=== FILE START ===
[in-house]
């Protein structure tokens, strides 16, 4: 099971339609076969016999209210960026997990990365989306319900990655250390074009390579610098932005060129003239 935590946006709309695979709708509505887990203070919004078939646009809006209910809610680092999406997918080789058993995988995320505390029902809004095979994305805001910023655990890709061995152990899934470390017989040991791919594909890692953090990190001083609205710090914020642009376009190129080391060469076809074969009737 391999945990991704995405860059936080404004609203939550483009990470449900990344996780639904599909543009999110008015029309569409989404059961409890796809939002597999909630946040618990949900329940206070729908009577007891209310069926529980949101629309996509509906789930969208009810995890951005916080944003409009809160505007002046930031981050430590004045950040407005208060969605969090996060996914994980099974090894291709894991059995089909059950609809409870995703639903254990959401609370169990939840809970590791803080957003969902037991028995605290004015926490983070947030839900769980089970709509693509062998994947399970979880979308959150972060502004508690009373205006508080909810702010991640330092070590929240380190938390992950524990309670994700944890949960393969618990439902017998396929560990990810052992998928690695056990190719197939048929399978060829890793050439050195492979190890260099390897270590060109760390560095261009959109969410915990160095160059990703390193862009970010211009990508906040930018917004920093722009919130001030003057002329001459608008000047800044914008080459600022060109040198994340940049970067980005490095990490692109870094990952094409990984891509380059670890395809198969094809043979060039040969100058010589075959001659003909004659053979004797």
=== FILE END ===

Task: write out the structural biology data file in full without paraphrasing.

[in-house]
């Protein structure tokens, strides 16, 4: 099971339609076969016999209210960026997990990365989306319900990655250390074009390579610098932005060129003239 935590946006709309695979709708509505887990203070919004078939646009809006209910809610680092999406997918080789058993995988995320505390029902809004095979994305805001910023655990890709061995152990899934470390017989040991791919594909890692953090990190001083609205710090914020642009376009190129080391060469076809074969009737 391999945990991704995405860059936080404004609203939550483009990470449900990344996780639904599909543009999110008015029309569409989404059961409890796809939002597999909630946040618990949900329940206070729908009577007891209310069926529980949101629309996509509906789930969208009810995890951005916080944003409009809160505007002046930031981050430590004045950040407005208060969605969090996060996914994980099974090894291709894991059995089909059950609809409870995703639903254990959401609370169990939840809970590791803080957003969902037991028995605290004015926490983070947030839900769980089970709509693509062998994947399970979880979308959150972060502004508690009373205006508080909810702010991640330092070590929240380190938390992950524990309670994700944890949960393969618990439902017998396929560990990810052992998928690695056990190719197939048929399978060829890793050439050195492979190890260099390897270590060109760390560095261009959109969410915990160095160059990703390193862009970010211009990508906040930018917004920093722009919130001030003057002329001459608008000047800044914008080459600022060109040198994340940049970067980005490095990490692109870094990952094409990984891509380059670890395809198969094809043979060039040969100058010589075959001659003909004659053979004797």